Vroom in the Night Sky (Nintendo Switch) Review

By Drew Hurley 06.03.2017 3

Review for Vroom in the Night Sky on Nintendo Switch

While most new Nintendo Switch owners are engrossed in Link's latest adventure, Breath of the Wild, there are a bunch of other titles sitting on the eShop, just waiting for eager new players to get their hands on them - such as this one. Vroom in the Night Sky is the latest work of Japanese developer Poisoft, formerly known for Kersploosh!, and is a simple flight game, centred around Magical Girls that use magical motorbikes to soar through the air collecting stardust.

Vroom in the Night Sky does not make the best first impression, with its horrendous Engrish, strange low-quality graphics and, frankly, tedious gameplay. It opens with the playable Magical Girl, Luna - or Tsukie, maybe; the translation is so awful that it gets confusing - jetting at a breakneck speed of around 30mph through a horrendously bad looking environment that looks like it was built by a bedroom developer for a mobile game. "Are you not scared of high?" the Engrish translation guesses what she is trying to ask her little magical familiar that floats along beside her. "It is too late now," replies said familiar.

Screenshot for Vroom in the Night Sky on Nintendo Switch

From this stumbled start, it never really gets much better. This self-proclaimed "Magical Bike Game" has only eight stages to play through, all with the exact same mechanics: a magical gate is set in each stage, a set amount of "Keystars" have to be flown through or shot to unlock this gate, and then fly through to complete the stage. There's also "Stardust" to collect - the in-game currency - and bonuses to be had by performing tricks, or shooting down rival Magical Girls. These tricks are thing like "Magical Hard Breaking!" which would be turning while breaking or "Magical Boost!", very simple and not very fun to perform or difficult to pull off.

The stages themselves look dull and uninspired - tiny, boring areas, filled with ugly static models to avoid. Lots of indie games capture an aesthetic from a bygone era, bringing along the feel and nostalgia of some of the golden ages of gaming. It's hard to see just what aesthetic developer Poisoft was trying to bring along here. Perhaps "cheap phone game" or trying to live up to studios like Digital Homicide? It looks like one of the multitude of games currently clogging the arteries of Steam, made by bedroom developers from purchased assets. Then the presentation is made even worse with the unbelievably bad Engrish. Purchasing a bike will mark it in the shop with a "Buyed" sticker, during stages Luna and rival girls yell out at each other in baffling snippets such as "Admit defeat!" being met with "I am not defeat!" and so on.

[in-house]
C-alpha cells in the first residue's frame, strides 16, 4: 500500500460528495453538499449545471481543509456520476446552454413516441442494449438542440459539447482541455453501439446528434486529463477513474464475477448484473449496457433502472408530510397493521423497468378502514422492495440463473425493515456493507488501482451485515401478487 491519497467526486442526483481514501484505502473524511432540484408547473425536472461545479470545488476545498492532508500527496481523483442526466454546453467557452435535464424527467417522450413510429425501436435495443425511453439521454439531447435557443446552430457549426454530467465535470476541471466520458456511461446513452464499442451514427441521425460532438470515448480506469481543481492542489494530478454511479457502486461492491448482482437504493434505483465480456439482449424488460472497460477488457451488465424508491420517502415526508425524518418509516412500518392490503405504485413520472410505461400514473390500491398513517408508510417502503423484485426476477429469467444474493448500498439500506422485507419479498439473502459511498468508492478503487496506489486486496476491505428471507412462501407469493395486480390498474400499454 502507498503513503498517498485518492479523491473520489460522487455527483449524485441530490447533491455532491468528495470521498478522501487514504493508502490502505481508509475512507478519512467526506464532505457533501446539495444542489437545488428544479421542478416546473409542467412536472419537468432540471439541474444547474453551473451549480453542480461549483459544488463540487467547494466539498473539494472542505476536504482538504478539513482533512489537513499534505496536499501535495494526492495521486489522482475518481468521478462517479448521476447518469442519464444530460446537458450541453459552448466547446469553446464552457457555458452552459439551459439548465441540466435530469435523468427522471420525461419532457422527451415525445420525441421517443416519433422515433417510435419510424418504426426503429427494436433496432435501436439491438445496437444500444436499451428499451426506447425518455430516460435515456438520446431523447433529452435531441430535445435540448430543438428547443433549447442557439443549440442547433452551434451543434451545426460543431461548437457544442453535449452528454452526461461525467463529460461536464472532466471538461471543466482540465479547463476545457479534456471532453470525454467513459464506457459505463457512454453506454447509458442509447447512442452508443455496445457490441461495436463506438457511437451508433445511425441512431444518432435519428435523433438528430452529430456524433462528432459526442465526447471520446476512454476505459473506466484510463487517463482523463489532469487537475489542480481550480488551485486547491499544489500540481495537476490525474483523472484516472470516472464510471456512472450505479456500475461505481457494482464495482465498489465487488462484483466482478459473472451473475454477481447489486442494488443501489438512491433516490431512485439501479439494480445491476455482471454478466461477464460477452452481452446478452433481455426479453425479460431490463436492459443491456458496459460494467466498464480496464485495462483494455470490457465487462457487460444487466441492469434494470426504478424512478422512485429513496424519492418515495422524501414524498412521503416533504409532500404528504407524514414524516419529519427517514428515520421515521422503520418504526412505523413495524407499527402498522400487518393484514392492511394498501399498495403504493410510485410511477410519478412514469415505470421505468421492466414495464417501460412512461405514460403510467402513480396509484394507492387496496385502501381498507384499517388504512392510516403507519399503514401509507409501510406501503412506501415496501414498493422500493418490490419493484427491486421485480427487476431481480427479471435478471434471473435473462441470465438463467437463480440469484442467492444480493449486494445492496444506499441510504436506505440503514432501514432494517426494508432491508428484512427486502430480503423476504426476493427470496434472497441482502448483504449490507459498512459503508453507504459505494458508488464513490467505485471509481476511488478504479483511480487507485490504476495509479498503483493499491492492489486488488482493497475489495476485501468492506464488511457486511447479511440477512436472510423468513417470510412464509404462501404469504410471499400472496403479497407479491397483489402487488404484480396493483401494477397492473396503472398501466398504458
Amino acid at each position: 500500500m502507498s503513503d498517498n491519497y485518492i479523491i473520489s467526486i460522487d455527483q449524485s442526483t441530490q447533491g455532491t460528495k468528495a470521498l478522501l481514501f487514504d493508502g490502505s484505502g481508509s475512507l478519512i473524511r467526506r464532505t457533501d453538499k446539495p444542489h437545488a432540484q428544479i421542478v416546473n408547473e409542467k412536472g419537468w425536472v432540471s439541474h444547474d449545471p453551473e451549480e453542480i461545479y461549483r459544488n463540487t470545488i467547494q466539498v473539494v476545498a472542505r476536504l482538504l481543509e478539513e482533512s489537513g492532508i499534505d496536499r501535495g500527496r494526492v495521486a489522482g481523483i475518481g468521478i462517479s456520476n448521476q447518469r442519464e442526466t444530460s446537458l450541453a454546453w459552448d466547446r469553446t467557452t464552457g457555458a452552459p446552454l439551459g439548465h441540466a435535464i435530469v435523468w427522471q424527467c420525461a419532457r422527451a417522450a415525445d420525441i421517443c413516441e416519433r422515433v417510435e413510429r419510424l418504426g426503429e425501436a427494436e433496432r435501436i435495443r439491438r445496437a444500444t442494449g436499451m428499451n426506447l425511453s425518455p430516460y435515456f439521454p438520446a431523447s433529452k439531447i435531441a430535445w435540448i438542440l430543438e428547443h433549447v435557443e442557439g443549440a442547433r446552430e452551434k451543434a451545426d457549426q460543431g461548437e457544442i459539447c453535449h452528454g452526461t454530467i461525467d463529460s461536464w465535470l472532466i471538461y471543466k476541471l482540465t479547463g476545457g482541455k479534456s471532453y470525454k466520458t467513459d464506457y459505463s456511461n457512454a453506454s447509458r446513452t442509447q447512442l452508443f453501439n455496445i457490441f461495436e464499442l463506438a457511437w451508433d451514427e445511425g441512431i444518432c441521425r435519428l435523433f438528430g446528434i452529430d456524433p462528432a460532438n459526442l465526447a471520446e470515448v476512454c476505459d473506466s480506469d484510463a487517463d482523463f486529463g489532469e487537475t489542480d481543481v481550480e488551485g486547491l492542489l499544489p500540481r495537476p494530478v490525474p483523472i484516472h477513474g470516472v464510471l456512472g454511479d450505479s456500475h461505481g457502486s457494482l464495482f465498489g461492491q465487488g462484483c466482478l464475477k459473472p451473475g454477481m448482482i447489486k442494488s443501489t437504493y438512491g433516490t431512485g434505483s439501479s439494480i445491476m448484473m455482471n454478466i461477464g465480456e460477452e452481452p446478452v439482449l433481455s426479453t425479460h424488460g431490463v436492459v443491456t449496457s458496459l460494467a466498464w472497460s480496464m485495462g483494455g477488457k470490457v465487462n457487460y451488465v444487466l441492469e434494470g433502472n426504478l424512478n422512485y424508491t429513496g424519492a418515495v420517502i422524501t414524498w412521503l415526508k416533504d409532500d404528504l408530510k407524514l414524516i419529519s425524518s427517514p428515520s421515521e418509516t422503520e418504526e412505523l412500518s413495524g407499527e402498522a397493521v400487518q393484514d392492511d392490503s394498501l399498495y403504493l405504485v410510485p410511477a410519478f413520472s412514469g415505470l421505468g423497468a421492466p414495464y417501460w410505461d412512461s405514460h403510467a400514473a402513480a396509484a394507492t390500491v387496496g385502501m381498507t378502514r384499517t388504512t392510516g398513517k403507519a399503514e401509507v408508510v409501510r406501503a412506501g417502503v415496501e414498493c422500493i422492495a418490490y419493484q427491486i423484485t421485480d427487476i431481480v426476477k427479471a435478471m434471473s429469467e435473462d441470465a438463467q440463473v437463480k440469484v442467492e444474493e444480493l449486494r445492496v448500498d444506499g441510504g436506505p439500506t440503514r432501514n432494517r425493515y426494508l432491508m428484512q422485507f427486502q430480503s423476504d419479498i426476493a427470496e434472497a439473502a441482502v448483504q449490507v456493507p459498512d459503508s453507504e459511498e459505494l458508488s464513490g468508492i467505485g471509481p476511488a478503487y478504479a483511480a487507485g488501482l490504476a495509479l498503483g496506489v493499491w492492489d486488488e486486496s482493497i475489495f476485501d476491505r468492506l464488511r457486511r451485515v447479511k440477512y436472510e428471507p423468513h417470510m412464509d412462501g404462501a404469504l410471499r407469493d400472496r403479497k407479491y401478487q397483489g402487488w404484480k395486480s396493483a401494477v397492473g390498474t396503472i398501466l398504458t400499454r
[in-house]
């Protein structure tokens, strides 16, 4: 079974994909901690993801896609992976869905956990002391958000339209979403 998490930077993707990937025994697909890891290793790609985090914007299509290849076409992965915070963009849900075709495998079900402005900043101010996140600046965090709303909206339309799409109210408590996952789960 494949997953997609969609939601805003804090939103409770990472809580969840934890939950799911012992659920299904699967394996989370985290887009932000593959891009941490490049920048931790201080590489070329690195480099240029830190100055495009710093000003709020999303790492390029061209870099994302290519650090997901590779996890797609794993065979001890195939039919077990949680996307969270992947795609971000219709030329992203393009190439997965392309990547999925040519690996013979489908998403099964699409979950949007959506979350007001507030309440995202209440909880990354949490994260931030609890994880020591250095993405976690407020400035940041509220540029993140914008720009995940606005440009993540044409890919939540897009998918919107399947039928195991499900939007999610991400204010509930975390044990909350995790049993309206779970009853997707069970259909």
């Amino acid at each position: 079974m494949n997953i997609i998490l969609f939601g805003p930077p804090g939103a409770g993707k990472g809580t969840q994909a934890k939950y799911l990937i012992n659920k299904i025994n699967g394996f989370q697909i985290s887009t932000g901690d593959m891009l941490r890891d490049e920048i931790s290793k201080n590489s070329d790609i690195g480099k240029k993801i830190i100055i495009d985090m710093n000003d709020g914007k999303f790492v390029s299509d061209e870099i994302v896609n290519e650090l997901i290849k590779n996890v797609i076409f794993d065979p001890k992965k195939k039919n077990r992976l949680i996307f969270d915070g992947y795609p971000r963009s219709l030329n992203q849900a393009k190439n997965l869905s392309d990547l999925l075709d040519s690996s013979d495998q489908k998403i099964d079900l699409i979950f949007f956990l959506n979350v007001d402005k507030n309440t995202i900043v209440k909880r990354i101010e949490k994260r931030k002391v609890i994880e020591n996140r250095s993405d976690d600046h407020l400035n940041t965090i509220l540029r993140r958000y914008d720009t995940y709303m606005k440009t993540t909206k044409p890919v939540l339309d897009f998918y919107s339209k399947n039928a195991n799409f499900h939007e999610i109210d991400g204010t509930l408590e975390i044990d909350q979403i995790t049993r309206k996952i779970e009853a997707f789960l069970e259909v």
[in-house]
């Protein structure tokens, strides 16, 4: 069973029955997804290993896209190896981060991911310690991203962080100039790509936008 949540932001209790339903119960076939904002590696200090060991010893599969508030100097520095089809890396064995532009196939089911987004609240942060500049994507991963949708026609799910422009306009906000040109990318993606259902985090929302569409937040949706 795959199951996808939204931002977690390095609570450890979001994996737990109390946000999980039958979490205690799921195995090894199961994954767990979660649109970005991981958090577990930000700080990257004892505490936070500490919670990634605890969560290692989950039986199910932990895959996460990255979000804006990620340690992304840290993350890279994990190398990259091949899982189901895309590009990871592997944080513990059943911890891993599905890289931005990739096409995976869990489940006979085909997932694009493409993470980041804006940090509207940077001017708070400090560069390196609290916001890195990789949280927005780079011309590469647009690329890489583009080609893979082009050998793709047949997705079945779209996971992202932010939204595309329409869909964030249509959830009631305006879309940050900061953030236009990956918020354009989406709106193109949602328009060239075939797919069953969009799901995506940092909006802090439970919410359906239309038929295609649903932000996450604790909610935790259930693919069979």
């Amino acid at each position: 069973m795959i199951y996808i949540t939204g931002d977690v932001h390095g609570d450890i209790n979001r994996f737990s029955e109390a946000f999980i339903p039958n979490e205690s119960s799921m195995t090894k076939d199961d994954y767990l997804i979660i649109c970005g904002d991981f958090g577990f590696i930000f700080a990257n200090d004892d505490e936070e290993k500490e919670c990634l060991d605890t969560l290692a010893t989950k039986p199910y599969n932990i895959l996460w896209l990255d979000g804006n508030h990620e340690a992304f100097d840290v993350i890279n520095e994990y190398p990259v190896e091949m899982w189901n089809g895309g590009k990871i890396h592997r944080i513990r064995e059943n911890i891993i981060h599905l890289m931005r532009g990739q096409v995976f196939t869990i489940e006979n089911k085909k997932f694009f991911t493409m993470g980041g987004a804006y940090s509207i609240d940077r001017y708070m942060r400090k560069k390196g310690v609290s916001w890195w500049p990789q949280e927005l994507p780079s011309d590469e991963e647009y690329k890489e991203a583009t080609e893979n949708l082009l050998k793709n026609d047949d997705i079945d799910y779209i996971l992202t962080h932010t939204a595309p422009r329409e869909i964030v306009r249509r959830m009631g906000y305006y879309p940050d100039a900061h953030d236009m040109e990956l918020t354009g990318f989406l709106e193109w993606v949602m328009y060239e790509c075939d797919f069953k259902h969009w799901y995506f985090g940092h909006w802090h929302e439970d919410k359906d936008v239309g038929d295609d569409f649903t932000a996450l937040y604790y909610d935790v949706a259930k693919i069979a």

There is a set of "Trophies" to acquire over the eight stages. 20 trophies in all, which consist of things like buying different bikes, completing stages within certain times, and collecting a set amount of stardust. Completing each of these gives a reward, from unlocking new vehicles and stages to fly through, all of which can be completed in an hour or two, with no real challenge whatsoever. The faster vehicles give a glimpse into what could be a fun game if it had completely different stages that utilised dynamic environments and, maybe, completely different mechanics...

What can Vroom in the Night Sky do with the Nintendo Switch hardware, then? What functionality can it leverage to make this stand out against what it would be like if it was released on some other platform? Nothing. The only thing it attempts to make use of is the Joy-Con HD Rumble, claiming to "simulate different types of engines and impacts." It just has a constant rumble of differing degrees that is frankly just annoying after a few minutes…

Screenshot for Vroom in the Night Sky on Nintendo Switch

Cubed3 Rating

2/10
Rated 2 out of 10

Very Bad

Of all of the Nindies to land on launch day, Vroom in the Night Sky, is without a doubt the worst. It starts off with a terrible first impression and never really improves. Players are going to completely finish this within an hour or two, and there really is no reason to go back. The price is absurd considering the low amount of content. This flat, lifeless world is completely unappealing and should be avoided at all costs.

Developer

Poisoft

Publisher

Poisoft

Genre

Driving

Players

1

C3 Score

Rated $score out of 10  2/10

Reader Score

Rated $score out of 10  0 (0 Votes)

European release date Out now   North America release date Out now   Japan release date Out now   Australian release date Out now   

Comments

Oh dear... Smilie

Adam Riley [ Director :: Cubed3 ]

UNITE714: Weekly Prayers | Bible Verses

I just watched the trailer for this Smilie I had NO idea how bad it was until now... I'll add it to the review.

Adam Riley [ Director :: Cubed3 ]

UNITE714: Weekly Prayers | Bible Verses

damn this game is shit

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